For airline travelers, 2008 was a “watershed year” for the introduction of Internet service on commercial aircraft, Jack Blumenstein, CEO of Aircell LLC (http://www.aircell.com) told RCRWireless (http://www.rcrwireless.com/article/20090109/WIRELESS/901089995/1103/wi-fi-pie-in-the-sky/wi-fi-pie-in-the-sky#). While we are still years away from connecting our own personal handsets to an on-board Wi-Fi network and watching movies, playing video games and surfing the Internet, the groundwork has been laid, Blumenstein said. Last August, American Airlines started offering in-flight Internet service and now Virgin America, Air Canada and Delta, among others, have followed suit. Delta recently announced it will expand its Internet service from a handful of planes to its main fleet of 330 aircraft.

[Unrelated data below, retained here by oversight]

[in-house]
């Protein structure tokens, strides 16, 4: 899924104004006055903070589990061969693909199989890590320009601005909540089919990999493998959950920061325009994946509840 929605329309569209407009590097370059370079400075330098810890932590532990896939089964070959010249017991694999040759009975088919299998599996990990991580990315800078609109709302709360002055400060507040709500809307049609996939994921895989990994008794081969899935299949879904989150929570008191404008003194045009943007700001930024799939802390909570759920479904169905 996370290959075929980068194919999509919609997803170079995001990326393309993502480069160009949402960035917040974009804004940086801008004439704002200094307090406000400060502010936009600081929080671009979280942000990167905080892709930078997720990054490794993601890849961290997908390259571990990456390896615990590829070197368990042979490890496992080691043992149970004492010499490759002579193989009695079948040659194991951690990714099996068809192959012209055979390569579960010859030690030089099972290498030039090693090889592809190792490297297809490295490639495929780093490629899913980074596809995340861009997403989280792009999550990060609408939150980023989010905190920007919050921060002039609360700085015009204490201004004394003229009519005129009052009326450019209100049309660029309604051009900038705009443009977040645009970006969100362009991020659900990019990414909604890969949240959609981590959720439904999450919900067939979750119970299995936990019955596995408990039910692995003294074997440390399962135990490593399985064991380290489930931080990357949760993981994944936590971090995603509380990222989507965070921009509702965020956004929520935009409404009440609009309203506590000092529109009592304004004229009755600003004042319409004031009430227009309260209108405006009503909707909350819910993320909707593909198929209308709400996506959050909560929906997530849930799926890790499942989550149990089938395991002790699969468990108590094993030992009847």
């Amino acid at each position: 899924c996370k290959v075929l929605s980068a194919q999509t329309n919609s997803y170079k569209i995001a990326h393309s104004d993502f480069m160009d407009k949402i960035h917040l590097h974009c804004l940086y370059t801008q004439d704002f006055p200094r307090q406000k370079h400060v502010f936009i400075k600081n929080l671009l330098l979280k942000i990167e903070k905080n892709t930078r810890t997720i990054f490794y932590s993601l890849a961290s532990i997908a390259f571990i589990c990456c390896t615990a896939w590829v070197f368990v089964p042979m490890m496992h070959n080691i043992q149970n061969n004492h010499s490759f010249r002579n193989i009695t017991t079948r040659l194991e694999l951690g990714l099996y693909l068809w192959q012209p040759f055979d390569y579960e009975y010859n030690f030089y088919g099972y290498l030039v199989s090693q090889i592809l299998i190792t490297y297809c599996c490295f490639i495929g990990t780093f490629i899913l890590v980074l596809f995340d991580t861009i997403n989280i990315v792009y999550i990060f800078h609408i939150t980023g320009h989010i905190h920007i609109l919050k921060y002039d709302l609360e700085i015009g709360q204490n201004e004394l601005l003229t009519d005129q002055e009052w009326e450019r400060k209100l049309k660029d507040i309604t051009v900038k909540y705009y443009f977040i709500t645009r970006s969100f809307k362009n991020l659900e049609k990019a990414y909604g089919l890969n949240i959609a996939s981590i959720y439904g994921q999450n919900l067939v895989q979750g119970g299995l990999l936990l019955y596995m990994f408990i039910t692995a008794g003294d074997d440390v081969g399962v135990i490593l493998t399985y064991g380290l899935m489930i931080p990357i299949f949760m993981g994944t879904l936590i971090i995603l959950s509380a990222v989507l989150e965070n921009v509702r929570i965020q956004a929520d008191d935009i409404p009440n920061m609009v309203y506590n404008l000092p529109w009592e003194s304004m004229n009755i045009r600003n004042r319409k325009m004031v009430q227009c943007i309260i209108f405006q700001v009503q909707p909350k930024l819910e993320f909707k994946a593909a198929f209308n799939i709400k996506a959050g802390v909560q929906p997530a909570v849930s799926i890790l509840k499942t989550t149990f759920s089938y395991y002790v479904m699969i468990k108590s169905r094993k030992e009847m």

Several small cap companies partner with OEMs and companies like AirCell to help build the in-flight entertainment networks. EMRISE Corp. (NYSE arca: ERI, http://www.emrise.com) provides electronic components and sub-systems that help implement satellite and pay-per-view TV, video on demand and cell phone use, as well as broadband Internet access. EMS Technologies (http://www.ems-t.com) builds “the plumbing of the (in-flight Internet services) business,” CEO Paul Domorski told RCRWireless.

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